US President Joe Biden has launched a new crime prevention strategy amid soaring gun violence across the country, focusing on illegal sale of firearms, law-breaking dealers and better community support.
"Crime historically rises during the summer and as we emerge from this pandemic, with the country opening back up again, the traditional summer spike may even be more pronounced than it traditionally would be," Biden said in a speech from the White House on Wednesday.
"Folks, this (gun violence) shouldn't be a red or blue issue... It's an American issue," he added.
The President said that cities and states can use their portions of $350 billion in direct aid from the Covid-19 rescue plan, which was approved by Congress in March, to enhance public safety, including hiring more police officers and other law enforcement officials.
Public schools can also use their share of $122 billion in rescue money in community violence intervention programs and other public safety strategies, Biden said.
"This is not a time to turn our backs on law enforcement or our communities," said the president, distancing himself from progressive calls for "defunding the police".
Under the plan, the Bureau of Alcohol, Tobacco, Firearms and Explosives will revoke federal licenses of gun dealers the first time they violate the federal law.
Violations could include selling firearms to a prohibited buyer, failing to run required background checks and falsifying firearm transaction forms or other records.
The Justice Department plans to create multi-jurisdictional "firearms trafficking strike forces" to reduce the illegal flow of firearms to high-crime areas like New York City, Chicago, Los Angeles, Washington D.C., and the Bay Area.
"So legal guns sold from the backdoor of a gun shop in Virginia don't end up in a murder scene in Baltimore," Biden said.
The administration is collaborating with 15 jurisdictions that have seen high rates of gun crime to bolster community violence intervention programs.
Among the partner locales are Chicago, Atlanta, Austin, Baltimore, Baton Rouge, Los Angeles, Detroit and St. Louis.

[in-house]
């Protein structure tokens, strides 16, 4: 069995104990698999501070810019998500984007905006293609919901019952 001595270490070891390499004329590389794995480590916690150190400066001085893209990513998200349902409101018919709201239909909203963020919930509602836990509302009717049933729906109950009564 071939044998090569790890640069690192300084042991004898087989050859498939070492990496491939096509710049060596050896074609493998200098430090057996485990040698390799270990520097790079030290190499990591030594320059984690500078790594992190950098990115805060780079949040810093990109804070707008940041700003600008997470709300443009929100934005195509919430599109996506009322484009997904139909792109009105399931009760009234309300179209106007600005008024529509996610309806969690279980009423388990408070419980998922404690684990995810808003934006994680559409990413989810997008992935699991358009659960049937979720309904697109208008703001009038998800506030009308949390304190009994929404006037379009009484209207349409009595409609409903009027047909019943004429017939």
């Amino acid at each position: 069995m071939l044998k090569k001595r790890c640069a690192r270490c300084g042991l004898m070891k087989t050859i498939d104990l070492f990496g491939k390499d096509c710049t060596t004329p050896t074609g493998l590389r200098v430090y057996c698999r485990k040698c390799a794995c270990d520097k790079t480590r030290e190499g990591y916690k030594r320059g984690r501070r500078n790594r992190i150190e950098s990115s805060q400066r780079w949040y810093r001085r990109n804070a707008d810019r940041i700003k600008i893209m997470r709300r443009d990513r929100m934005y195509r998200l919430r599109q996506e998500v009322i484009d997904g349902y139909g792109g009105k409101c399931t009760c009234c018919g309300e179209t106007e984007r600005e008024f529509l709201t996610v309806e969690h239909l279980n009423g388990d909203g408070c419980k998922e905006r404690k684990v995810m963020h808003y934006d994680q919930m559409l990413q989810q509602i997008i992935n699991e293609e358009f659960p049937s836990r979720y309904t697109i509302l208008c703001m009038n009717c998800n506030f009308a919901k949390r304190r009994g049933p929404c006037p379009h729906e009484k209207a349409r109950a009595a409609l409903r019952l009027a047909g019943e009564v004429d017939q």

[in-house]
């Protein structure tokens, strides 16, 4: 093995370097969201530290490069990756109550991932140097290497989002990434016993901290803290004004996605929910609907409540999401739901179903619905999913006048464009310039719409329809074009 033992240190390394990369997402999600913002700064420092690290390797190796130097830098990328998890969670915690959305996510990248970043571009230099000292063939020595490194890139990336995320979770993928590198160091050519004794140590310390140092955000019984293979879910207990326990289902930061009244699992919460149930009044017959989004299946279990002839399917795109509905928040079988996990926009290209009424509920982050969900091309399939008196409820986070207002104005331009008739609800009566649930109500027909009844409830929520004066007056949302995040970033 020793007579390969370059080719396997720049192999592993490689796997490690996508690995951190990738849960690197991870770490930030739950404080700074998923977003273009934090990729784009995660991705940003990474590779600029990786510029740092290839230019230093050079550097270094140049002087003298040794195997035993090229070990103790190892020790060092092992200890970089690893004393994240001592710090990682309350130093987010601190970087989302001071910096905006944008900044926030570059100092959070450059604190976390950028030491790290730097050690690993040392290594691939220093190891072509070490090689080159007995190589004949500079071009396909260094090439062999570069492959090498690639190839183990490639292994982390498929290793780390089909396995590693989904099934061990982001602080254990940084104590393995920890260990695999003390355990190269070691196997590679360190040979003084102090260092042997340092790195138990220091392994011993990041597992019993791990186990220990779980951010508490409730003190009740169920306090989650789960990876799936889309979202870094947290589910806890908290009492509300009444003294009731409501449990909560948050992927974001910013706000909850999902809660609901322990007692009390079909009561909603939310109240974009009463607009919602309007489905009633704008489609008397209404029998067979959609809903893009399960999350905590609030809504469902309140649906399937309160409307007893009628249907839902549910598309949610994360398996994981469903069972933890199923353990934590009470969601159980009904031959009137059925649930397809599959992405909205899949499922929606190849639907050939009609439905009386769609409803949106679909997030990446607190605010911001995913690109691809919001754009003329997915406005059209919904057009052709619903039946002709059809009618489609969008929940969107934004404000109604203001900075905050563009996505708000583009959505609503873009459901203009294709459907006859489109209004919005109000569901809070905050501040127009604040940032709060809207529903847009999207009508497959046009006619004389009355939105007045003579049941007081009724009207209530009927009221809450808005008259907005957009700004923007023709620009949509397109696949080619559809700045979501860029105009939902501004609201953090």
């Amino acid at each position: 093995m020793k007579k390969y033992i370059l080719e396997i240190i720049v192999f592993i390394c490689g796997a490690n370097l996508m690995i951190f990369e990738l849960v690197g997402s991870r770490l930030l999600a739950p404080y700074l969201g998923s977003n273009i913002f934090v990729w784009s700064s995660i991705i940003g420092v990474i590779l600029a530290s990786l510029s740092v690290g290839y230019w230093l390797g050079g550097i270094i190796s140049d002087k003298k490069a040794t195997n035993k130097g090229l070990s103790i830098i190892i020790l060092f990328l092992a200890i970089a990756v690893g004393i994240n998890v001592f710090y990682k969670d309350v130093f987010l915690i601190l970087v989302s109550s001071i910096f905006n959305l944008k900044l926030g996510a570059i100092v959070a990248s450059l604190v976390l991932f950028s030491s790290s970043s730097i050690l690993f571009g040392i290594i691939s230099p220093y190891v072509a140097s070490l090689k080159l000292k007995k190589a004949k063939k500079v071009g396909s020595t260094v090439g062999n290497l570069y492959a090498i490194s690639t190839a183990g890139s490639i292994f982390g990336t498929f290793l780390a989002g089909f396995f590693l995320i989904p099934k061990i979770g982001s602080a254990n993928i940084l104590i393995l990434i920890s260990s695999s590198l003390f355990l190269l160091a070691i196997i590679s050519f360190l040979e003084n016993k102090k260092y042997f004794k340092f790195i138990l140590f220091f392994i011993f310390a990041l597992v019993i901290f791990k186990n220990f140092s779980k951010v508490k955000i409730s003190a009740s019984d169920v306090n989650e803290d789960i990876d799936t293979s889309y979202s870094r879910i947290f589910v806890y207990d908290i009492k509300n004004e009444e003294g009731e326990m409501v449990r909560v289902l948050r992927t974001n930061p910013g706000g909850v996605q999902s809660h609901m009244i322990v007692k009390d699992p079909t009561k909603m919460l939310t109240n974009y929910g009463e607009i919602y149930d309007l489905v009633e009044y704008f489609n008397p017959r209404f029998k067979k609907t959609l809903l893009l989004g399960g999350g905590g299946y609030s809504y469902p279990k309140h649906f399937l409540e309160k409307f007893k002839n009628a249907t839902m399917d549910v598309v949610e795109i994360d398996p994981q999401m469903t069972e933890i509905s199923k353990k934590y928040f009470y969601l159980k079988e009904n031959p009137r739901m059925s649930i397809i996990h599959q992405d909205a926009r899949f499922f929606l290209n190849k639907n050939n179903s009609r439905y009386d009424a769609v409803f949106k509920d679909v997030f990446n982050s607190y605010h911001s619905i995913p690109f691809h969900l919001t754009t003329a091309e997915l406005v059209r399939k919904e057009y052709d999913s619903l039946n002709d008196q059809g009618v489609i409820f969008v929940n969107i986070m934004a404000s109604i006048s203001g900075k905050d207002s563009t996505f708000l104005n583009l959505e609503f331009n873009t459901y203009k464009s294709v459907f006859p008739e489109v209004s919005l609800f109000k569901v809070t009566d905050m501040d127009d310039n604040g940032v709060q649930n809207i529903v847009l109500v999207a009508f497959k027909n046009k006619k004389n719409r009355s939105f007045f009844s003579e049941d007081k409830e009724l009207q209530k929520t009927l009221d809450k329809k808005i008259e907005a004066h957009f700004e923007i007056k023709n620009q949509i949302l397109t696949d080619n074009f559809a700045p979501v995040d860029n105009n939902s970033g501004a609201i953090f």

The strategy also includes Labor Department programs to expand summer employment and programs for youth and to help formerly imprisoned people enter the workforce.
"We know that summer jobs, training and recreation for young people work," Biden said.
"They help make sure young people pick up a paycheck instead of a pistol."
The President again urged Congress to pass sweeping gun control legislations, including an expansion of background checks for firearm purchases and a federal ban on assault weapons, though little progress on those policies has been made in the evenly split Senate.
Ahead of Biden's speech, Attorney General Merrick Garland met with a group of local law enforcement officials and community leaders in the White House.
The murder rate in the country rose from five murders per 100,000 people in 2019 to roughly 6.2 per 100,000 in 2020, though still well below the rates of previous decades, showed preliminary data from the Federal Bureau of Investigation.
A sample of 37 US cities with data for the first three months of this year saw an 18 per cent spike in murders compared with the same time period in 2020, according to a New York Times report.
Through the first 172 days of 2021, gun violence killed 9,420 Americans, an average of 55 people a day, data collected by the Gun Violence Archive showed.
The figures include homicides and accidental gun deaths but not suicides.
Many experts fear gun violence will get even worse this summer, when it historically goes up with the arrival of warm weather.
Furthermore, most states have relaxed Covid-19 restrictions after months of shutdowns.
The hike of crime and violence is a potential trouble for Biden and Democratic lawmakers ahead of the 2022 mid-term elections as Republicans are trying to brand Democrats as weak on crime.